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10/21/2018

$ome Big Decisions Coming


New GM Brian Gutekunst will have some difficult decisions to make in regard to four of the team’s longest-tenured and most highly-decorated players. Bryan Bulaga, Randall Cobb, Clay Matthews and Jordy Nelson will count $45 million against the salary cap in 2018. And while they are still capable players, all of them are susceptible to being released due to age, injuries and/or declining performance.

The following is a quick look at whether it makes competitive and/or financial sense for the Packers to bring the four veteran players back for another season:

BRYAN BULAGA – His play declined from a year ago even before he suffered yet another serious injury (torn ACL) in November. Moving on from the former Iowa star and his $8.1 million cap number would be a much easier call if young Jason Spriggs looked even semi-capable of replacing him at right tackle. But with no obvious heir apparent on the roster, it might make sense to hold onto the 28-year-old at least through the summer. The Packers have enough holes to fill in the next few months without creating one more.

RANDALL COBB – His cap number is $12.7M in 2018, and his average per catch in the past three seasons is 10.3. Those numbers simply don’t jibe. He’s only 27, but watching him get run down in the open field by linebacker Nick Kwiatkoski was eye-opening. That said, the former Kentucky star still has value – just not $8.6M worth of value. Cut his base salary in half and welcome him back. If he balks, send him on his way. There are plenty of wide receivers out there who can catch four passes for 40 yards a game.




CLAY MATTHEWS – This might be the toughest call for Gutekunst. On one hand, the former All-Pro is still a good to a very good linebacker. In fact, he’s coming off his best season in years. On the other hand, his cap hit of $15.3M is too high. But unlike Cobb, replacing the 31-year-old wouldn’t be easy. The best option is to probably do nothing and hope he takes to defensive coordinator Mike Pettine’s new scheme. The worst option would be to add years to his deal – which expires after next season – in an effort to reduce the cap hit.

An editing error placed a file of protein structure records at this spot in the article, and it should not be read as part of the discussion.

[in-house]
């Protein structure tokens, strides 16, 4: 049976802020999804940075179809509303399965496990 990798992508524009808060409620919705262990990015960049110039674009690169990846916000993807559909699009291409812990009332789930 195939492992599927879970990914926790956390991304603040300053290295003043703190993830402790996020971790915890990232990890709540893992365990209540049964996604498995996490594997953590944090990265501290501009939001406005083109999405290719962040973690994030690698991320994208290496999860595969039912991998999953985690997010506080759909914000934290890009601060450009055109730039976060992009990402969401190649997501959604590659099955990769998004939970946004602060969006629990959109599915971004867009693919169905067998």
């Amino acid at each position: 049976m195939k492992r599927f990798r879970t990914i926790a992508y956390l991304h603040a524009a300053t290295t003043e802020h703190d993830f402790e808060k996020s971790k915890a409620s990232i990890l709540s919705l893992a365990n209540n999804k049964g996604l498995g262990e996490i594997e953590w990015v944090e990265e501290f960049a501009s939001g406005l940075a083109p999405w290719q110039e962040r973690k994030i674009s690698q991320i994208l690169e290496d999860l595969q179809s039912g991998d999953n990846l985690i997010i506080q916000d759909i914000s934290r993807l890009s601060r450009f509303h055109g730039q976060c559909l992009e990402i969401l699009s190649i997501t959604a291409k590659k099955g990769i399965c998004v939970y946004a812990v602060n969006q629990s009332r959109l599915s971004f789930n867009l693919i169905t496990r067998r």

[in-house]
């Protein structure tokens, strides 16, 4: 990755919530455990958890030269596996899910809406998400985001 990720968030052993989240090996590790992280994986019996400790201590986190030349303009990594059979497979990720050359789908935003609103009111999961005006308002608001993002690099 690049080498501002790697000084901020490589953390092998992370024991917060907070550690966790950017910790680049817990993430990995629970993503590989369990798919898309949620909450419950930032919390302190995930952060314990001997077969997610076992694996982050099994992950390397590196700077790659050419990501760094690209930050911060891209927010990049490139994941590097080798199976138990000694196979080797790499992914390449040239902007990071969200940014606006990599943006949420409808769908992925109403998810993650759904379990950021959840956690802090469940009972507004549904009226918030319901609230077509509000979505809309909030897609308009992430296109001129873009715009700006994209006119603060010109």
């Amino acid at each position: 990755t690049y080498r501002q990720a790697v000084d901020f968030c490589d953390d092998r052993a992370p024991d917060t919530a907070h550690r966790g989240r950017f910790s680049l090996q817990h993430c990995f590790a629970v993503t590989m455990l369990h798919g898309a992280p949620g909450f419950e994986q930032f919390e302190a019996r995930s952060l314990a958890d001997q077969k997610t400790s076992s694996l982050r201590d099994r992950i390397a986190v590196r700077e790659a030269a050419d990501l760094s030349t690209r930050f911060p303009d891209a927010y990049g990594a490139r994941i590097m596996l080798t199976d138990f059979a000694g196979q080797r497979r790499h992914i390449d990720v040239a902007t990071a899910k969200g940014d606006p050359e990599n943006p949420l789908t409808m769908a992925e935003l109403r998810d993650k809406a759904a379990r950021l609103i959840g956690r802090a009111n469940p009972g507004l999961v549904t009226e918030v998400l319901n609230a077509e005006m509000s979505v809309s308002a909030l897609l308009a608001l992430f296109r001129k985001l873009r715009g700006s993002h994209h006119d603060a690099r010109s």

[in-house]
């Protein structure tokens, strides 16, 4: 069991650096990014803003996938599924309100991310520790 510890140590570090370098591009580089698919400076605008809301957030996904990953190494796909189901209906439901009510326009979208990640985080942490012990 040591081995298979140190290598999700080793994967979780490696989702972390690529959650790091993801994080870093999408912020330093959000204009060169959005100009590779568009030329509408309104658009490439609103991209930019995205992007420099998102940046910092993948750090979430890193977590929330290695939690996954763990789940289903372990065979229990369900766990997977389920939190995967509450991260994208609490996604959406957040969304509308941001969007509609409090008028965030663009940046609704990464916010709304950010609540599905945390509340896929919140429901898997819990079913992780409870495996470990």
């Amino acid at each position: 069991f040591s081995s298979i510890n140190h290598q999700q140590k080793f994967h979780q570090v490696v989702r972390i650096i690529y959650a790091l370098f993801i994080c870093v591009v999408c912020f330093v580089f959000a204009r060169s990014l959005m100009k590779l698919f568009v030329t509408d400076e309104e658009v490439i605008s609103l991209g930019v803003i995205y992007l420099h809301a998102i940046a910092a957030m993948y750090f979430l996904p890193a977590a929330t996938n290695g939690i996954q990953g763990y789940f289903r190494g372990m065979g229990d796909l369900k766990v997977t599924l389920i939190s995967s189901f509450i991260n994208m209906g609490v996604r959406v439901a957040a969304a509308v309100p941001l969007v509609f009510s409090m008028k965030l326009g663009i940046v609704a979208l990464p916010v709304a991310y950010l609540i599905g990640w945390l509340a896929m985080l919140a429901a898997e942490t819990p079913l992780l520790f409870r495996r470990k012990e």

JORDY NELSON – This should be the easiest call for Gutekunst. The 32-year-old really slowed down this past season, and he isn’t going to get any faster between now and the start of training camp. Sure he caught 6 TDs in the first five games, but not counting the “free” play against Seattle, they averaged 5 yards. And while a TD is a TD, you don’t pay $9M to a player who now resembles Bubba Franks more than Donald Driver. It’s time to send him on his way and start the countdown to his induction into the Packers Hall of Fame.

There’s one other tough call facing Gutekunst, and that’s what to do with a safety who’ll hit the open market in March.

MORGAN BURNETT – This decision was simpler four months ago – before Josh Jones showed little, Kentrell Brice proved to be a JAG and Ha Ha Clinton-Dix regressed. Despite all this, it still probably makes the most sense to let the 29-year-old go. He’s slowing down and coming off a season in which his stat line (0 sacks and 0 INTs) would only be impressive if he were a pitcher. And while it wouldn’t be the worst thing to bring him back on a team friendly deal, it’s better to get rid of a player a year too early than a year too late.

The Packers are currently about $23M under the salary cap. That number would swell to over $40M by releasing Nelson, restructuring or releasing Cobb and winning a $4.2M grievance against former tight end Martellus Bennett. That would give Gutekunst plenty of room to sign some legitimate unrestricted free agents – something he seems willing to do based on his comments at last week’s introductory press conference.

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About Michael Rodney

Packers Notes is the creation of Michael Rodney, who has been writing about the Green Bay Packers for close to 30 years. His first blog, Packer Update, hit the internet in 2006. Before becoming a public educator, Rodney worked as a journalist for a couple of newspapers in his home state of New Jersey. He's had numerous articles on the Packers published and he's been featured on both television and radio over the years.